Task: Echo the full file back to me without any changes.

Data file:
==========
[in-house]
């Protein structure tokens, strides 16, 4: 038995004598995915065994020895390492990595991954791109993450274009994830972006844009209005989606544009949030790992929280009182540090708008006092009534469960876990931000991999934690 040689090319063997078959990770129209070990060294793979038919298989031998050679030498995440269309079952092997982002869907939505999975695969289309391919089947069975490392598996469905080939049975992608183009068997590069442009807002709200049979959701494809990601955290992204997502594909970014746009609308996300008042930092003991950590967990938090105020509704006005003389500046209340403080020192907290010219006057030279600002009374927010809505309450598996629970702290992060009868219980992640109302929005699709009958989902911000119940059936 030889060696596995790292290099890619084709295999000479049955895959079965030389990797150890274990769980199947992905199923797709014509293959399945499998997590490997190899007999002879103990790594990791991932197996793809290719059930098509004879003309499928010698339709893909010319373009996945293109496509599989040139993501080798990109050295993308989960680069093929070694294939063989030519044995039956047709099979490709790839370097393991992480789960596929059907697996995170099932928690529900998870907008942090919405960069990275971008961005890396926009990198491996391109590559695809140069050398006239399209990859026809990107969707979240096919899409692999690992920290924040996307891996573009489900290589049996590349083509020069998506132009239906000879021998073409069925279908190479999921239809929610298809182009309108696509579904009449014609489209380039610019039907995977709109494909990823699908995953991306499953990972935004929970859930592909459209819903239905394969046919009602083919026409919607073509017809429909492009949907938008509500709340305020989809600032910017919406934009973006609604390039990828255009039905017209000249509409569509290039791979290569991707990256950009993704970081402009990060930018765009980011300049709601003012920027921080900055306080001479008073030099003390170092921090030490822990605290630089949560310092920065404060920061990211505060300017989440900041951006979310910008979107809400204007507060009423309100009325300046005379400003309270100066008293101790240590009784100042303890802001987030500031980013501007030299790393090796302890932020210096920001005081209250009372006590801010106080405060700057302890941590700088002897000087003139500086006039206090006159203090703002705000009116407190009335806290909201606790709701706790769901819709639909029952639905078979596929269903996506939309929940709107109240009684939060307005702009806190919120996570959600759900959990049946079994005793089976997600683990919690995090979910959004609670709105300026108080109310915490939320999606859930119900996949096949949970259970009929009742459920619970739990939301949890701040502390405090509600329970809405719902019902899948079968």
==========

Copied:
[in-house]
């Protein structure tokens, strides 16, 4: 038995004598995915065994020895390492990595991954791109993450274009994830972006844009209005989606544009949030790992929280009182540090708008006092009534469960876990931000991999934690 040689090319063997078959990770129209070990060294793979038919298989031998050679030498995440269309079952092997982002869907939505999975695969289309391919089947069975490392598996469905080939049975992608183009068997590069442009807002709200049979959701494809990601955290992204997502594909970014746009609308996300008042930092003991950590967990938090105020509704006005003389500046209340403080020192907290010219006057030279600002009374927010809505309450598996629970702290992060009868219980992640109302929005699709009958989902911000119940059936 030889060696596995790292290099890619084709295999000479049955895959079965030389990797150890274990769980199947992905199923797709014509293959399945499998997590490997190899007999002879103990790594990791991932197996793809290719059930098509004879003309499928010698339709893909010319373009996945293109496509599989040139993501080798990109050295993308989960680069093929070694294939063989030519044995039956047709099979490709790839370097393991992480789960596929059907697996995170099932928690529900998870907008942090919405960069990275971008961005890396926009990198491996391109590559695809140069050398006239399209990859026809990107969707979240096919899409692999690992920290924040996307891996573009489900290589049996590349083509020069998506132009239906000879021998073409069925279908190479999921239809929610298809182009309108696509579904009449014609489209380039610019039907995977709109494909990823699908995953991306499953990972935004929970859930592909459209819903239905394969046919009602083919026409919607073509017809429909492009949907938008509500709340305020989809600032910017919406934009973006609604390039990828255009039905017209000249509409569509290039791979290569991707990256950009993704970081402009990060930018765009980011300049709601003012920027921080900055306080001479008073030099003390170092921090030490822990605290630089949560310092920065404060920061990211505060300017989440900041951006979310910008979107809400204007507060009423309100009325300046005379400003309270100066008293101790240590009784100042303890802001987030500031980013501007030299790393090796302890932020210096920001005081209250009372006590801010106080405060700057302890941590700088002897000087003139500086006039206090006159203090703002705000009116407190009335806290909201606790709701706790769901819709639909029952639905078979596929269903996506939309929940709107109240009684939060307005702009806190919120996570959600759900959990049946079994005793089976997600683990919690995090979910959004609670709105300026108080109310915490939320999606859930119900996949096949949970259970009929009742459920619970739990939301949890701040502390405090509600329970809405719902019902899948079968």